In the warehouse, families are confronting a relatives' collected possesions - what to do with grandma's or uncle's size 12 shoes? Funky dishes and odd t-shirts (Bowling Champion 1996). I think some families are overwhelmed with the work involved and take the easy way out.

Some stuff is retail/wholesale storage - hundreds of plastic bowling, wrestling trophies, t-shirts from a church funded run (prestine),..my recent find was boxes of athletic/trainer medical tapes - some I've already donated to PAWS.  Again, it takes some effort to pick and sort.  

I plan to write to GII and Working Bikes to see if something can be arranged to salvage some bicycles.  Can't hurt to try.

Nancy 

Nancy,

We very much appreicate your concern about functional bicycles and "could-be" functional bicycles being treated as scrap rather than the valuable resource which they are. Our organization was founded with very much the same concern which you hold. We no longer pay money for bicycles (all bicycles are donated, it removes some of the concern regarding theft/misappropriation), but I would love to talk to you about how we can best recycle these bikes at any time. Please email me at paul(at)workingbikes.org.

Thanks!

I don't believe 'scrappers' steal bikes, but I think they may be acquiring the discarded 'hot bikes' in alleys that don't sell fast enough to keep the bike thieves happy. Did the new-looking bikes with price tags come from Swap-O-Rama?

I don't know - one of the crew member/scale guys mentioned the five bikes with tags - but with the sound of the machinery, folk lifts, and batteries and metal being tossed about, that was all he was able to shout.  He had ear plugs, I did not.  I only saw the one bike.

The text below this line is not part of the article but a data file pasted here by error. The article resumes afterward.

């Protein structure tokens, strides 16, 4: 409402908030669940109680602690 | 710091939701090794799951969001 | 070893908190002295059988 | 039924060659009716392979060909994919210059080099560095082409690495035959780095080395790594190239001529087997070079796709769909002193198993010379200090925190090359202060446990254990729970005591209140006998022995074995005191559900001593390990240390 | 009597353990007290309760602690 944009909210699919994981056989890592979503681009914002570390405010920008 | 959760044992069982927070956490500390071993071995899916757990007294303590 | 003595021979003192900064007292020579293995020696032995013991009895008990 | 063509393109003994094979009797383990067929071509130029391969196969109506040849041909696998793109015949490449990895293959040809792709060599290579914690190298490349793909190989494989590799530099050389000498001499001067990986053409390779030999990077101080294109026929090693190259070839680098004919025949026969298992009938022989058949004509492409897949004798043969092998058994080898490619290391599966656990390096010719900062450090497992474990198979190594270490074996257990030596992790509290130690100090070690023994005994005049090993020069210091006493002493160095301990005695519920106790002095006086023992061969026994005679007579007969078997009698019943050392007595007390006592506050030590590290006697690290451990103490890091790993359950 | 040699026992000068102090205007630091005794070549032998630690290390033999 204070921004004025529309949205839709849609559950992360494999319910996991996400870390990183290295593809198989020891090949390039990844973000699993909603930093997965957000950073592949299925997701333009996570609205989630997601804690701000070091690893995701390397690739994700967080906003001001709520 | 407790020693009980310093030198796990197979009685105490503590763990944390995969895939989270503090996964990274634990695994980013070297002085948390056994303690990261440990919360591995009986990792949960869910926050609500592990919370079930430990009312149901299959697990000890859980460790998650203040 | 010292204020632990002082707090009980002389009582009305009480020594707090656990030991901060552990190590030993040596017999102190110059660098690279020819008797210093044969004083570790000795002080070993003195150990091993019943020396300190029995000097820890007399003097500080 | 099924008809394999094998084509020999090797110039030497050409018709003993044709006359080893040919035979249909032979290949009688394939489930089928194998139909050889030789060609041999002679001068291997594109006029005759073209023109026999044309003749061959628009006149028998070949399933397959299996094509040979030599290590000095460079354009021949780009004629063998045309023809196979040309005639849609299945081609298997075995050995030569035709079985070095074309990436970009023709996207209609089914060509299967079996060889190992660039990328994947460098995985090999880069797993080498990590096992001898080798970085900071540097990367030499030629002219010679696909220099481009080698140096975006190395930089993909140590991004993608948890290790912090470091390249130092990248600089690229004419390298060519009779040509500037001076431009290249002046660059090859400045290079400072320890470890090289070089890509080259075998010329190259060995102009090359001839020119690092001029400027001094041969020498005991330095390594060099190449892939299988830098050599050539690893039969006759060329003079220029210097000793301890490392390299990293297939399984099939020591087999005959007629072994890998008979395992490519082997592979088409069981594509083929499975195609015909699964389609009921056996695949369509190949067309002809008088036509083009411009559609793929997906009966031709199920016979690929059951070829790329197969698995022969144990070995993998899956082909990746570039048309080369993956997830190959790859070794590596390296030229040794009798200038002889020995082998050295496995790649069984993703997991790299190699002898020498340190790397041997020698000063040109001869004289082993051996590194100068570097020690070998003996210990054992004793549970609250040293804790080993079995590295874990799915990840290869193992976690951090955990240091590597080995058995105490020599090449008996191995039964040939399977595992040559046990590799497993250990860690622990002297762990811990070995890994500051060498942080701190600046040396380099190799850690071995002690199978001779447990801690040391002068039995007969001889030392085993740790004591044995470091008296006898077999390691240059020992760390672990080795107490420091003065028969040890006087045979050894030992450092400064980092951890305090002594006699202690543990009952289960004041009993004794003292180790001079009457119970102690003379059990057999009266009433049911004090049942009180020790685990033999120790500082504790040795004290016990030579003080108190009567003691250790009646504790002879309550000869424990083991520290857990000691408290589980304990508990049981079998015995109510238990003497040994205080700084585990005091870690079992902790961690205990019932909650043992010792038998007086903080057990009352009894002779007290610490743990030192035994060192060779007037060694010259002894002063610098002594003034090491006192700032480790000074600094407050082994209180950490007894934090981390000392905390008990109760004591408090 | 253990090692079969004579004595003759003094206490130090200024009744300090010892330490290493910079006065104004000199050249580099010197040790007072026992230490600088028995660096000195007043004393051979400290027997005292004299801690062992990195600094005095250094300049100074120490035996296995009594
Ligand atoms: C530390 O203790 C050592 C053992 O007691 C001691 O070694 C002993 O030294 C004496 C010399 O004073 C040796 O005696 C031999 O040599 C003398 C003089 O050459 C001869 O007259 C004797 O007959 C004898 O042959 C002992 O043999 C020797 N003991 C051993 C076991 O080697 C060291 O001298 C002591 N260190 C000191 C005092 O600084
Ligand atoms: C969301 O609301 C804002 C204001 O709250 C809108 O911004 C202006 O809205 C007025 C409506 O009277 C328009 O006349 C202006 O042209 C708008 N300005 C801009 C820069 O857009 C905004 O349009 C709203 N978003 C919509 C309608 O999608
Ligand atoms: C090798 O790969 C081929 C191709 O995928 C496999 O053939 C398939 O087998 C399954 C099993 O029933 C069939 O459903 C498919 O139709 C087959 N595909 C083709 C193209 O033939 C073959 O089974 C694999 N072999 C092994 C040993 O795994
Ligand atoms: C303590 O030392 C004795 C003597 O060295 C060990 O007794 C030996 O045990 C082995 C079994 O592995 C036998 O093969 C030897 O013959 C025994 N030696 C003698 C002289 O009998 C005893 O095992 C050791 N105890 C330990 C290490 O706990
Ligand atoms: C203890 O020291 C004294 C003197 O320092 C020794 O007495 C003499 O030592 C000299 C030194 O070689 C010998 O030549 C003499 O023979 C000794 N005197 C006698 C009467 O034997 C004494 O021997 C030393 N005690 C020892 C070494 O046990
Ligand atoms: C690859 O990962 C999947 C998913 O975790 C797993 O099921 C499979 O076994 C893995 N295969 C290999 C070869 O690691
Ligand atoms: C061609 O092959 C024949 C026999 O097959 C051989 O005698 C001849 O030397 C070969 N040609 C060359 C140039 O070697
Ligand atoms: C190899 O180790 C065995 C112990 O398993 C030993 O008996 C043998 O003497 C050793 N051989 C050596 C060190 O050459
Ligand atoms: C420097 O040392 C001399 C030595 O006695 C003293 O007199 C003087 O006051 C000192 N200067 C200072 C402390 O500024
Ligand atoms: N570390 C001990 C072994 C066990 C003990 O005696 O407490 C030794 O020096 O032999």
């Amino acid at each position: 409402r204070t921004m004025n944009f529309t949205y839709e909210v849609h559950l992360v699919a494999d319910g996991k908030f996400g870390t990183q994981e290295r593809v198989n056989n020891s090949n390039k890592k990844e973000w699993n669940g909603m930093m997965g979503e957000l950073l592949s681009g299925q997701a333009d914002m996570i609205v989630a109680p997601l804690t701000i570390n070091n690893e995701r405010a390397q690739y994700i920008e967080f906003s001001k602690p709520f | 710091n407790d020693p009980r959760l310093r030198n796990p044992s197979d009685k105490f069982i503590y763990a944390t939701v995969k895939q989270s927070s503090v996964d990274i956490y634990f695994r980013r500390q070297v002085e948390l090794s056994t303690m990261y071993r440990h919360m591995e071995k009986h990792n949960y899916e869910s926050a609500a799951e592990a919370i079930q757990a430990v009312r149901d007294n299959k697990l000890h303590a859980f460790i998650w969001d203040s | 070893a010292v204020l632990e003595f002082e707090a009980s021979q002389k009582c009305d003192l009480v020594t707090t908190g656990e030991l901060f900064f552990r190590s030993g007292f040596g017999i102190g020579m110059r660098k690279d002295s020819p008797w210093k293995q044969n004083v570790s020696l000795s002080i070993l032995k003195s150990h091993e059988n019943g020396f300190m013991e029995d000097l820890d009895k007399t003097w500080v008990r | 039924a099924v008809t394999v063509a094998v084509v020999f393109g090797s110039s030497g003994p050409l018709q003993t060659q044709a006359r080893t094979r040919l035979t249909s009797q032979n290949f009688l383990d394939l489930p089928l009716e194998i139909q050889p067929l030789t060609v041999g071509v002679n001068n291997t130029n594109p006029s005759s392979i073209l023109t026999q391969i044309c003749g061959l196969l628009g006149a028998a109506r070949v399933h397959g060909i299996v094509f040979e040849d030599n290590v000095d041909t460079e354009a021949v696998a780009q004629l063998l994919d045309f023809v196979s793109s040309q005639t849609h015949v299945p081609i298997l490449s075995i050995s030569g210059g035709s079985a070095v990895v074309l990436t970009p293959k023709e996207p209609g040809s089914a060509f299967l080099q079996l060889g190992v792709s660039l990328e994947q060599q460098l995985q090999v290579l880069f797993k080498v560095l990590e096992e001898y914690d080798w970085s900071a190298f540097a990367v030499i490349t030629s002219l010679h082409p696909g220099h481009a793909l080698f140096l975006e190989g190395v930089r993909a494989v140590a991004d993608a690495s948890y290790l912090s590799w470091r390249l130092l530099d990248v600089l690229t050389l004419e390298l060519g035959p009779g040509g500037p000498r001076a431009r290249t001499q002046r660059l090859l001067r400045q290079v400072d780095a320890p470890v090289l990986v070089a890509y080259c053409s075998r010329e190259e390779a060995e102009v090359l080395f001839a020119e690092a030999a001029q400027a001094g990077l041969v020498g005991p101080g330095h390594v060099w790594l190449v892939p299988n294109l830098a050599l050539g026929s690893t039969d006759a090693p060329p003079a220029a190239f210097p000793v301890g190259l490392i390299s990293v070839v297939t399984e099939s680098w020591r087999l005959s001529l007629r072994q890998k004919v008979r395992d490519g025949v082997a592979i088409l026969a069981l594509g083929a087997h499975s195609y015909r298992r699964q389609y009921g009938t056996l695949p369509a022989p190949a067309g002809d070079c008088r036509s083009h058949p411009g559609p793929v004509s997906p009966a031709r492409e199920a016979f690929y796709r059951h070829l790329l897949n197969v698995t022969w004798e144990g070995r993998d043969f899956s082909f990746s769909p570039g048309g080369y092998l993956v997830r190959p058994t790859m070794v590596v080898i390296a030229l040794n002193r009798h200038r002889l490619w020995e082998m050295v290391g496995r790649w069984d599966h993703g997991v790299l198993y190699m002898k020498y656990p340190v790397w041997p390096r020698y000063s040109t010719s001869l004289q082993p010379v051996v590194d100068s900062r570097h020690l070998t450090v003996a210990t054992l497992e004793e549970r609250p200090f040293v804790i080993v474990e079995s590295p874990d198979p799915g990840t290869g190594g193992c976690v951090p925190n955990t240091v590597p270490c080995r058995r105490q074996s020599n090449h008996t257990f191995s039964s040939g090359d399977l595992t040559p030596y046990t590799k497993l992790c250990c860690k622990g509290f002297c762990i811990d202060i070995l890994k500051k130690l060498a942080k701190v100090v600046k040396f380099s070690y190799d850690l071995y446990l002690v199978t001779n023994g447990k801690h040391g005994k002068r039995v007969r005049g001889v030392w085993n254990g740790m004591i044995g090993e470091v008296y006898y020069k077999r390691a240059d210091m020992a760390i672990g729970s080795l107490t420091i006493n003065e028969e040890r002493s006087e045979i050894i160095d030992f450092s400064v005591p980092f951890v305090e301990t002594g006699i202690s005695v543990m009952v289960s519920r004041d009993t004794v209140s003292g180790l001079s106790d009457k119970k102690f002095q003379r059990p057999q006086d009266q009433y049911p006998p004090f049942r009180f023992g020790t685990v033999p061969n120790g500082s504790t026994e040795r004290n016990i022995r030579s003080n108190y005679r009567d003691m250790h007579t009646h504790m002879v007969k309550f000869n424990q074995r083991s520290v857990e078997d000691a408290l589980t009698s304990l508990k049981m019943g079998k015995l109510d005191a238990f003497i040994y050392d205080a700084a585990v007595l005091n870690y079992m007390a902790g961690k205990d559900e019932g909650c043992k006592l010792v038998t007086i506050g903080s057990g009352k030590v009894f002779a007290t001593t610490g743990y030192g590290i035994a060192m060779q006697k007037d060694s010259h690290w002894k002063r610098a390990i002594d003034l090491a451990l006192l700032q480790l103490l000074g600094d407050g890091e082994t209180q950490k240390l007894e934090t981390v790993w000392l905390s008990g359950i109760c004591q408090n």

Nancy 

Nancy, thanks for this post.

Out of curiosity, can anyone take old metal scrap to drop off at GII, or is there a minimum amount of stuff you need to have for them to let you in?

Any amount is ok - you do have to register at the desk (just to the north and up a flight of stairs and show an id).  You are then given a number on a big plasticized sheet (it doesn't fit into a wallet). Bring that with you every time and show it to the weight crew.  It doesn't matter if its a garbage bag full of flatten aluminum cans or a box of old copper fittings or even a load of potato-chipped bike wheels.  It is best to have the different metals separated and it is also a matter of taking the time to do it.  Once you get a receipt from the weight crew you go back up the stairs to the office and show them the receipt and your number and you get a bar code to scan at a machine and viola - your money!

We then go to Stanley's and buy fruits and vegetables :-)

Nancy

Sounds fun! :)

Where do you accumulate the recyclables? Is it worth it for typical household accumulation, or only if you run some sort of business that generates this type of waste?

We are in a warehouse building after closing our bookstore in 2013.  Folk clean out their units and toss a terrible amount of things - from bed frames, clothing (and more clothing), shoes, old video tapes, cd, buckets of paint...grandma's old china.  Sometimes wedding presents that were never used (many thanks for whom ever tossed the Braun juicer - use it everyday).  Some stuff is plain old dead - 1980s toaster ovens, but then we cut the cords and they are about .65 a lb.  Not every warehouse storage place has a dumpster and if they do, you must be a tenant and have access to the gates.  

We even pick up pallets - so much for our college educations.

Nancy 

Ron (PhD)

I have volunteered at Working Bikes and we would get bikes in just about any condition.  Some were ridable coming in the door while others had a few salvageable parts and were essentially scrap metal.  The key is making it easy to donate.  I got our condo association to conduct donation pickups every six months.  It works great and keeps our bike room clear.  With a little thought there might be a way to stage a donate a bike event for those in different situations.  One man's junk is another's treasure so just collecting them in an open access area would create a problem.